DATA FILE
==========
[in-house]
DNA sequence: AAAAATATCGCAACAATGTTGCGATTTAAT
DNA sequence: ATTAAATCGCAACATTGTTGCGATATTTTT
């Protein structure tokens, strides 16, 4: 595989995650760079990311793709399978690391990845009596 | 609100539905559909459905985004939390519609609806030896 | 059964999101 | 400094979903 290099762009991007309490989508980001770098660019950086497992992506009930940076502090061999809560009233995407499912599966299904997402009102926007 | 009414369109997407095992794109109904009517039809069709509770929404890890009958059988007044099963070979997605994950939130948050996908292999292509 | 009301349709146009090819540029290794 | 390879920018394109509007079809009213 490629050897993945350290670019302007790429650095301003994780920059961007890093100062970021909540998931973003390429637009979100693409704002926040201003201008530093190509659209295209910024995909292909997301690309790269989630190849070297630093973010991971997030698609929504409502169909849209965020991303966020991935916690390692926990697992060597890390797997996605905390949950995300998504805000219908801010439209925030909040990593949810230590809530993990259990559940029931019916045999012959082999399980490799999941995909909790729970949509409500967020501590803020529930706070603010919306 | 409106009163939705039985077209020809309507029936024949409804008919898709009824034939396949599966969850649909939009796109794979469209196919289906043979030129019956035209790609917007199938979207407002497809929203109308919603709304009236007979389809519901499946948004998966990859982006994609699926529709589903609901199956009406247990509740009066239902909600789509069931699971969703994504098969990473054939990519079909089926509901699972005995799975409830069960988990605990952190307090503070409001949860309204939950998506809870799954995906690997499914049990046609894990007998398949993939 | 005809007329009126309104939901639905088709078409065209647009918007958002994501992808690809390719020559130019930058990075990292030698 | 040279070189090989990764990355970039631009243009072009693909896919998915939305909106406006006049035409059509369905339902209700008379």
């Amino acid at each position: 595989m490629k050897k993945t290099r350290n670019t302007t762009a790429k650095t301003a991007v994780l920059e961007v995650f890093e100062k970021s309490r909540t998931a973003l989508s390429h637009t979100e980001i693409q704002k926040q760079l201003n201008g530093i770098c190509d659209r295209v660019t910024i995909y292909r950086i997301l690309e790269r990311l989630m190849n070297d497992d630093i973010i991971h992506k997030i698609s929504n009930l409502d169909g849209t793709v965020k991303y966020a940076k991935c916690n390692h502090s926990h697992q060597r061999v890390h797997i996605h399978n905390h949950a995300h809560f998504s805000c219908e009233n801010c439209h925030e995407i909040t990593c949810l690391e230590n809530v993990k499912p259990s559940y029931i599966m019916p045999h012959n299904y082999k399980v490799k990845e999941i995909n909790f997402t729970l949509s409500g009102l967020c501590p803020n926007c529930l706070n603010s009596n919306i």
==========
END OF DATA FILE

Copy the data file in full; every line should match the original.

[in-house]
DNA sequence: AAAAATATCGCAACAATGTTGCGATTTAAT
DNA sequence: ATTAAATCGCAACATTGTTGCGATATTTTT
């Protein structure tokens, strides 16, 4: 595989995650760079990311793709399978690391990845009596 | 609100539905559909459905985004939390519609609806030896 | 059964999101 | 400094979903 290099762009991007309490989508980001770098660019950086497992992506009930940076502090061999809560009233995407499912599966299904997402009102926007 | 009414369109997407095992794109109904009517039809069709509770929404890890009958059988007044099963070979997605994950939130948050996908292999292509 | 009301349709146009090819540029290794 | 390879920018394109509007079809009213 490629050897993945350290670019302007790429650095301003994780920059961007890093100062970021909540998931973003390429637009979100693409704002926040201003201008530093190509659209295209910024995909292909997301690309790269989630190849070297630093973010991971997030698609929504409502169909849209965020991303966020991935916690390692926990697992060597890390797997996605905390949950995300998504805000219908801010439209925030909040990593949810230590809530993990259990559940029931019916045999012959082999399980490799999941995909909790729970949509409500967020501590803020529930706070603010919306 | 409106009163939705039985077209020809309507029936024949409804008919898709009824034939396949599966969850649909939009796109794979469209196919289906043979030129019956035209790609917007199938979207407002497809929203109308919603709304009236007979389809519901499946948004998966990859982006994609699926529709589903609901199956009406247990509740009066239902909600789509069931699971969703994504098969990473054939990519079909089926509901699972005995799975409830069960988990605990952190307090503070409001949860309204939950998506809870799954995906690997499914049990046609894990007998398949993939 | 005809007329009126309104939901639905088709078409065209647009918007958002994501992808690809390719020559130019930058990075990292030698 | 040279070189090989990764990355970039631009243009072009693909896919998915939305909106406006006049035409059509369905339902209700008379």
């Amino acid at each position: 595989m490629k050897k993945t290099r350290n670019t302007t762009a790429k650095t301003a991007v994780l920059e961007v995650f890093e100062k970021s309490r909540t998931a973003l989508s390429h637009t979100e980001i693409q704002k926040q760079l201003n201008g530093i770098c190509d659209r295209v660019t910024i995909y292909r950086i997301l690309e790269r990311l989630m190849n070297d497992d630093i973010i991971h992506k997030i698609s929504n009930l409502d169909g849209t793709v965020k991303y966020a940076k991935c916690n390692h502090s926990h697992q060597r061999v890390h797997i996605h399978n905390h949950a995300h809560f998504s805000c219908e009233n801010c439209h925030e995407i909040t990593c949810l690391e230590n809530v993990k499912p259990s559940y029931i599966m019916p045999h012959n299904y082999k399980v490799k990845e999941i995909n909790f997402t729970l949509s409500g009102l967020c501590p803020n926007c529930l706070n603010s009596n919306i």